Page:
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posted solid fourth-quarter numbers Thursday.

For its fiscal fourth quarter ended Sept. 30, the Burbank, Calif., media giant earned $516 million, or 25 cents a share. That's up from the year-ago $415 million, or 20 cents a share. On an adjusted basis excluding certain one-time items, latest-quarter earnings rose to 19 cents a share from 17 cents a year earlier.

Revenue rose to $7.54 billion from $7.01 billion a year ago. The numbers were broadly in line with Wall Street's expectations. The top line came in a hair shy of the Thomson First Call estimate of $7.57 billion, but per-share earnings beat their target by a penny.

The fourth-quarter gains were helped along by operating income growth at Media Networks, Parks and Resorts and Consumer Products, and partially offset by a decrease at Studio Entertainment, Disney said.

"By any measure, 2004 was an outstanding year," said CEO Michael Eisner. "All three of our core financial measures -- cash flow, earnings per share and return on invested capital -- showed strong growth, and we increased our operating income at each of our operating segments demonstrating the balanced nature of the company's performance."

Cable networks operating income grew by $146 million for the quarter, thanks to higher revenue at ESPN and lower NFL programming costs at ESPN, among other factors.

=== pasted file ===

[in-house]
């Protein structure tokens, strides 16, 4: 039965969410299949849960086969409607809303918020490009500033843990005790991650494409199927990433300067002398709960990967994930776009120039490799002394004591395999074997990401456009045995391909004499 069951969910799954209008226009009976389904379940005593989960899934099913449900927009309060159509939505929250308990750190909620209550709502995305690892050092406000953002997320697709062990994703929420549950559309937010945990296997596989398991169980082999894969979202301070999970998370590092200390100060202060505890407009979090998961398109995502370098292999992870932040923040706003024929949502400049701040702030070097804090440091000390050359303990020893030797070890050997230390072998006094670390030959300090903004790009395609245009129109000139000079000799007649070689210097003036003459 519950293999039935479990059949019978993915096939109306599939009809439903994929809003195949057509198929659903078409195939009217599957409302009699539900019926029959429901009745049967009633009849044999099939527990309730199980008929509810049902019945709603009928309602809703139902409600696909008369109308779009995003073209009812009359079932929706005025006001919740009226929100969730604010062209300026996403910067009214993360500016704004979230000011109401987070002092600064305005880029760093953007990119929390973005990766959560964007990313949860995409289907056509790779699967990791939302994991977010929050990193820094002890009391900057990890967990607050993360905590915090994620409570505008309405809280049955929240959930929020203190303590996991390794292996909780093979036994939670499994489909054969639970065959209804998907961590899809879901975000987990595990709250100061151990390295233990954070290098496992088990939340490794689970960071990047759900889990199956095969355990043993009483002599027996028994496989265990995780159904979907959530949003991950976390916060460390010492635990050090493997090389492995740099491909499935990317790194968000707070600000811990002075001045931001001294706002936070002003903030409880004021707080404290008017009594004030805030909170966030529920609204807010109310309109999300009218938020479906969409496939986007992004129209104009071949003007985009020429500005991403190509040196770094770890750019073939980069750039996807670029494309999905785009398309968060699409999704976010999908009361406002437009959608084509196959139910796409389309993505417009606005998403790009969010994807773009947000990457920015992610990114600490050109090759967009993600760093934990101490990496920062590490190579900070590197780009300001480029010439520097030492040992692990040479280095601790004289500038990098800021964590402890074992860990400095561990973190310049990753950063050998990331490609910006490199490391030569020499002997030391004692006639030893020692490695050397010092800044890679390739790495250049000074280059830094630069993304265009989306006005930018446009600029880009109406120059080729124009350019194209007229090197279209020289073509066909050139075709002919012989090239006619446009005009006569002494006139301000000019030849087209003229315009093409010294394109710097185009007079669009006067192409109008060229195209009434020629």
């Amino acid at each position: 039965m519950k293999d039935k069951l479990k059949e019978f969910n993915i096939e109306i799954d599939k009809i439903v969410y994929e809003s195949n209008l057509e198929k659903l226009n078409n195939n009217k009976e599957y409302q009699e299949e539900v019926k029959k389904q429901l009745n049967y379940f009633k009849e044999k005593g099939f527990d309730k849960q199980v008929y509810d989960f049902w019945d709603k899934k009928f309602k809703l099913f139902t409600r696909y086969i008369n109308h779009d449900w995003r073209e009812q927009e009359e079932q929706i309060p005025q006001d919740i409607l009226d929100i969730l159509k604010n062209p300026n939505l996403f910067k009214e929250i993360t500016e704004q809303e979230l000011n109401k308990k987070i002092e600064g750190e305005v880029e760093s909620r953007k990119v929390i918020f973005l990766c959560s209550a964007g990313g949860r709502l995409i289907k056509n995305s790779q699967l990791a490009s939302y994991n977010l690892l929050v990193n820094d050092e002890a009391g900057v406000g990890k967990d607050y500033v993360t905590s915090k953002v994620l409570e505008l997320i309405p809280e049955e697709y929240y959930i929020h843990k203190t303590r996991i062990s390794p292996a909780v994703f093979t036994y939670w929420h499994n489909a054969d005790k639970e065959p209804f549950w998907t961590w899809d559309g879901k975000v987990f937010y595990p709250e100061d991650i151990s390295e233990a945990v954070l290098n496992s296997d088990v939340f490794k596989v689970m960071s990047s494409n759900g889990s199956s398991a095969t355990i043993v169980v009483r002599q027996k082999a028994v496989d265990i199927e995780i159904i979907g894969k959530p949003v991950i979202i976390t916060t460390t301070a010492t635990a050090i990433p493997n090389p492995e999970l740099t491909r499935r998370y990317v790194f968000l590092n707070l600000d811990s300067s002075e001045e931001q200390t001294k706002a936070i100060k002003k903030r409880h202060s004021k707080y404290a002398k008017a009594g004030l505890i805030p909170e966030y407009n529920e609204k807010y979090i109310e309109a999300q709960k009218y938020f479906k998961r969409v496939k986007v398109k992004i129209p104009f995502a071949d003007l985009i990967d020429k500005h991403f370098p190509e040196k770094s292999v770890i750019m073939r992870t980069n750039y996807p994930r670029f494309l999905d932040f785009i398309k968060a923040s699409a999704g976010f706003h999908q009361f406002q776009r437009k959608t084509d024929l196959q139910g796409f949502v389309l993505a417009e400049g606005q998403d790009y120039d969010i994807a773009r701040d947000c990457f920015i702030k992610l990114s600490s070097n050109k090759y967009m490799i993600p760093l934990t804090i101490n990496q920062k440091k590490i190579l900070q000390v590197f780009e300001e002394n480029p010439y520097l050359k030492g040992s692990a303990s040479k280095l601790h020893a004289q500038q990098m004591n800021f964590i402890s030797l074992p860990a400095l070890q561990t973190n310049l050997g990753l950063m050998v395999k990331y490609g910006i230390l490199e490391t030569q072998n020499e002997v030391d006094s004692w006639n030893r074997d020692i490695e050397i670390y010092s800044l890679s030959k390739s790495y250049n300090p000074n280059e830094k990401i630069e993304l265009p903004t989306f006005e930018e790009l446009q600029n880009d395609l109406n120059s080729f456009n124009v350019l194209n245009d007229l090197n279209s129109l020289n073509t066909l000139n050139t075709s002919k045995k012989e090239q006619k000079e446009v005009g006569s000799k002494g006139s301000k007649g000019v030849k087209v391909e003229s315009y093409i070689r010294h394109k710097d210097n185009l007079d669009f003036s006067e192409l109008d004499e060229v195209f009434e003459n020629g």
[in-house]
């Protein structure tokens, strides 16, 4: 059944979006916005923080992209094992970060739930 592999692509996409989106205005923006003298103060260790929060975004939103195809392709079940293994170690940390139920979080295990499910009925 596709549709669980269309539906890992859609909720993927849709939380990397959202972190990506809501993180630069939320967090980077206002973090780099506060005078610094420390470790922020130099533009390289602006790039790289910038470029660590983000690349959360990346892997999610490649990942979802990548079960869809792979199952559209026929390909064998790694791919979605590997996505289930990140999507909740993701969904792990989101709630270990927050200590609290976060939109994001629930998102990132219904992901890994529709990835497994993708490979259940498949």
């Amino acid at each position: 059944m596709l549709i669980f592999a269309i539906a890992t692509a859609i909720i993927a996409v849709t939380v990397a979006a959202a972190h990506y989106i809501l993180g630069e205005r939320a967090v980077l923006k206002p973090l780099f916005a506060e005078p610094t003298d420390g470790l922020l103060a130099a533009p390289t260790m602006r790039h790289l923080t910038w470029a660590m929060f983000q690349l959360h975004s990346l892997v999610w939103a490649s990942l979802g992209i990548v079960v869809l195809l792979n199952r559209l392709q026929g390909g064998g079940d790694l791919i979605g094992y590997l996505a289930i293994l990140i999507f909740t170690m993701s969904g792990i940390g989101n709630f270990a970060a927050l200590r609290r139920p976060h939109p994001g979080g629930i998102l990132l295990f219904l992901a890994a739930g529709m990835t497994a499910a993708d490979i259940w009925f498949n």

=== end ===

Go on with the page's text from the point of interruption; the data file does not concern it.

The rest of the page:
Fourth-quarter revenue at the company's parks and resorts grew 31% to $2.2 billion. Growth at the theme parks was due to items including the consolidation of Euro Disney and improvements at Disneyland, with ticket price increases and a cutback in discounting both serving to increase per-capita guest spending.

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As expected, operating income at Walt Disney World fell because of the Florida hurricanes, though the impact was somewhat offset by increased guest spending.

Studio entertainment revenue fell 14% to $1.9 billion, and operating income fell to $23 million from $205 million in the fourth quarter of fiscal 2003. Lower domestic home entertainment revenue was attributable to weaker-performing titles such as "Hidalgo" and "Kill Bill Vol. 2," which suffered by comparison to "Chicago" and "Bringing Down the House."

Consumer products was a bright spot, with revenue growing 10% to $618 million and operating income growing 43% to $146 million. Disney has announced plans to sell its North American Disney Store chain to

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The news comes as Wall Street looks to an improved performance from ABC, reviving trends at theme parks and a smooth transition in the executive suite to help boost the stock over the coming months.

Those factors should overcome negatives such as a hurricane-induced theme park hit and dirty laundry aired at a Delaware trial devoted to Michael Ovitz's problematic mid-1990s tenure as chief operating officer.

Late Thursday, Disney added 19 cents to $26.94.